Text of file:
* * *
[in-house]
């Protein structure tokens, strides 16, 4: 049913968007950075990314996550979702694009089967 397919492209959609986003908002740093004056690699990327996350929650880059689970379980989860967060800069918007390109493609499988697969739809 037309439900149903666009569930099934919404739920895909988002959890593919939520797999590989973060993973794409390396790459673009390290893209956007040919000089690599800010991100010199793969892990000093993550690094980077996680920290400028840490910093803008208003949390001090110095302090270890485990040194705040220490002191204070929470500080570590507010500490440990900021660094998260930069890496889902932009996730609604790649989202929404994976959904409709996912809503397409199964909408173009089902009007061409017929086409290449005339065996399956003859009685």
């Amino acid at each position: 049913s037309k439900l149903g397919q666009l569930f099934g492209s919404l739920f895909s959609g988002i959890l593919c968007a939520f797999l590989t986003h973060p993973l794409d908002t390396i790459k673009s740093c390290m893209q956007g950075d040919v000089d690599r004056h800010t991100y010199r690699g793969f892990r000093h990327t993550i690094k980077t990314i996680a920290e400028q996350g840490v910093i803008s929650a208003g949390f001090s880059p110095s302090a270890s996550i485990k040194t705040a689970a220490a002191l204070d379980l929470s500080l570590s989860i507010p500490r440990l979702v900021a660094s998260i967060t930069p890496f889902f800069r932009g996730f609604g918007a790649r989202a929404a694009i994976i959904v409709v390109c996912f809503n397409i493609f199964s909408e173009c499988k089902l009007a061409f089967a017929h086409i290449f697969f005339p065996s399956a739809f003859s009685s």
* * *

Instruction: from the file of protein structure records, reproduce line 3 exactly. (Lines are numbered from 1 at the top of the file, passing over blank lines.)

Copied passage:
């Amino acid at each position: 049913s037309k439900l149903g397919q666009l569930f099934g492209s919404l739920f895909s959609g988002i959890l593919c968007a939520f797999l590989t986003h973060p993973l794409d908002t390396i790459k673009s740093c390290m893209q956007g950075d040919v000089d690599r004056h800010t991100y010199r690699g793969f892990r000093h990327t993550i690094k980077t990314i996680a920290e400028q996350g840490v910093i803008s929650a208003g949390f001090s880059p110095s302090a270890s996550i485990k040194t705040a689970a220490a002191l204070d379980l929470s500080l570590s989860i507010p500490r440990l979702v900021a660094s998260i967060t930069p890496f889902f800069r932009g996730f609604g918007a790649r989202a929404a694009i994976i959904v409709v390109c996912f809503n397409i493609f199964s909408e173009c499988k089902l009007a061409f089967a017929h086409i290449f697969f005339p065996s399956a739809f003859s009685s």